Of course, China would support the generals financially, economically, sell weapons and surveilance technology and send military and police advisers, try to built a social credit system and hamlets , however China would not get militarily directly involved as it would fear a quagmire as it knows the power of guerilla warfare since Mao and the Vietcong or the last experience with Vietnam.It could also become a proxy war. China focuses on great power wars against the US about Taiwan, the South China Sea or East China Sea and doesn´t want to be draged in in some sort of Chinese Vietnam war. It remains to be seen if the Burmese opposition really will form a people´s army or if this is just radical talk of a desperate youth and the minorities. However if a people´s army should emerge, China at the beginning would try to support the generals against the insurgency, but if they should be not succesful as wished China could be forced to act as a mediator between both forces.

However, while the opposition is discussing about an armed struggle, a people´s army, they till now also use the method of a general strike. A Silent strike. Most Burmese cities experienced ghost towns where all business and factories denied the military its streetfighting opponents. A Silent strike. However, the question is how long can that last as the workers and the business men suffer income losses and will get no subsidies from the military controlled state. The hope is to bring the top generals down by a silent strike, to show that the majority of the Burmese people, be it workers or business men have no sympathy for the military dictatorship, hope to split the upper class of the military in a corrupt, selfinterested faction and a people´s faction as foreign boycotts try to bring a top-down split within the military, and avoid a armed struggle. However, it will be interestting to see, if this aproach works or if you still need an armed struggle against the alleged monolithic Burmese 470 000 soldiers´military. And maybe a silent strike could bring faultlines and flawlines within the military and not only the top-down spilt , but also a down-top spilt and solidarisations of parts of the military with the Burmese people. However, the silent strike will cause discussions within the militar and their relatives and could change a lot before you start an armed struggle. However the idea to use a silent strike in favour to agitate soldier councils which support the people could be an alternative to a people´s army which has to rely on basic training from some minorities and maybe the CIA in order to challenge the Burmese military. But it remains to be seen if this slent strike option works.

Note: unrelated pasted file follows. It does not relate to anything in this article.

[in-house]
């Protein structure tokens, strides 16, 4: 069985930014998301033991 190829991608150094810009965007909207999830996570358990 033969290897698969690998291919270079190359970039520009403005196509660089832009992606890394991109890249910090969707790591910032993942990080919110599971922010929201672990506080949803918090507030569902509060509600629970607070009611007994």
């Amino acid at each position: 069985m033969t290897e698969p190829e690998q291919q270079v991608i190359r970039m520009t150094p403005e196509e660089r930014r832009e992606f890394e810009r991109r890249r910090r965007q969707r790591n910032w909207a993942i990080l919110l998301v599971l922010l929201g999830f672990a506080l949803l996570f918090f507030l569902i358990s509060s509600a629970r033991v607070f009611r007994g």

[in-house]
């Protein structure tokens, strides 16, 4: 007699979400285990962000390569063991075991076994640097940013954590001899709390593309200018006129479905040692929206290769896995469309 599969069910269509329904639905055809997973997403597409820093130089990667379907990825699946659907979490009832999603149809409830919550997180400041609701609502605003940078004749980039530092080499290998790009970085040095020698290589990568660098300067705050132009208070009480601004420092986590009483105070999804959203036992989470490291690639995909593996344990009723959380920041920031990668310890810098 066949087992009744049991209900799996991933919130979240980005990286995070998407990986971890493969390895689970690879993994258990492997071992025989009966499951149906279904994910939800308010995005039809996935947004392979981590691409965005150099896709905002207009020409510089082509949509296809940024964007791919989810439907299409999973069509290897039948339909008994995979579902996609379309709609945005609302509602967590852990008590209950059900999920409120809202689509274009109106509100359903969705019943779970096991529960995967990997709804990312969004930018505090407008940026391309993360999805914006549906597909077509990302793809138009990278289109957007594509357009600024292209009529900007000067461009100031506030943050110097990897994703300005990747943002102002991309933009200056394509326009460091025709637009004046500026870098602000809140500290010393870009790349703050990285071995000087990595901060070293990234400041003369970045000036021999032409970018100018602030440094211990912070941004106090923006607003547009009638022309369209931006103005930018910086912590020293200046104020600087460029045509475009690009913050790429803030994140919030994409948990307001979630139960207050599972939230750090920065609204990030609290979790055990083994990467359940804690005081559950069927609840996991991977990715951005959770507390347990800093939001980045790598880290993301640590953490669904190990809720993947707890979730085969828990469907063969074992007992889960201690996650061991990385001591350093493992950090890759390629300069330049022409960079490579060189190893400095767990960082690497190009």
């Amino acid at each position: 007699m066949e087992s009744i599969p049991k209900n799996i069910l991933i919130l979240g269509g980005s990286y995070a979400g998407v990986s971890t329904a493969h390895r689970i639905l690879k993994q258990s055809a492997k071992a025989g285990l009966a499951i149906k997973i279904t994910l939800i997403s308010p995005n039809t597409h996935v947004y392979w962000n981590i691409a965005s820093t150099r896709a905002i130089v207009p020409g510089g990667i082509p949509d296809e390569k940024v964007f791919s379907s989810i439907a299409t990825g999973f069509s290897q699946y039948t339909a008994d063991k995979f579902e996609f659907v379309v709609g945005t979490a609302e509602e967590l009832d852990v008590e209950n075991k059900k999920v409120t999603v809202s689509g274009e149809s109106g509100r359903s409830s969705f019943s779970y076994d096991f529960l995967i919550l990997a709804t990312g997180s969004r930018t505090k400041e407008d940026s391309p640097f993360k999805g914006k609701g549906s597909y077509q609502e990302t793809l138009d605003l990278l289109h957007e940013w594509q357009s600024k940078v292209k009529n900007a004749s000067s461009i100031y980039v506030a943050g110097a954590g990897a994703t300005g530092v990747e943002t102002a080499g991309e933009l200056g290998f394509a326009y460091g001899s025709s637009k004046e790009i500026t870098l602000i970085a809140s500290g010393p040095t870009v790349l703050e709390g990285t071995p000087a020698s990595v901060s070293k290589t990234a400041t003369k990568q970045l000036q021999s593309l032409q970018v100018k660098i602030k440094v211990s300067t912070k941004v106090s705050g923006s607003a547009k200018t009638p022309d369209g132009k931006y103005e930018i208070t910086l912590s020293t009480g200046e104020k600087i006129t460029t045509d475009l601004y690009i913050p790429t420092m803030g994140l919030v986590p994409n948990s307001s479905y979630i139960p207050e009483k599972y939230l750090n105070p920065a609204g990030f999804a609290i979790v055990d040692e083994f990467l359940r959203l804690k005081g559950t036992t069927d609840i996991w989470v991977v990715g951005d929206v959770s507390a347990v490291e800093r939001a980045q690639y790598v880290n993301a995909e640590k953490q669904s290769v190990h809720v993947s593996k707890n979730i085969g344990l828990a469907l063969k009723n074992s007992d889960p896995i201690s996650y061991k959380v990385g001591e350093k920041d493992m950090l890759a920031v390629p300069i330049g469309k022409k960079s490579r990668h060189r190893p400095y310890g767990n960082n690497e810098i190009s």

Kommentare sind geschlossen.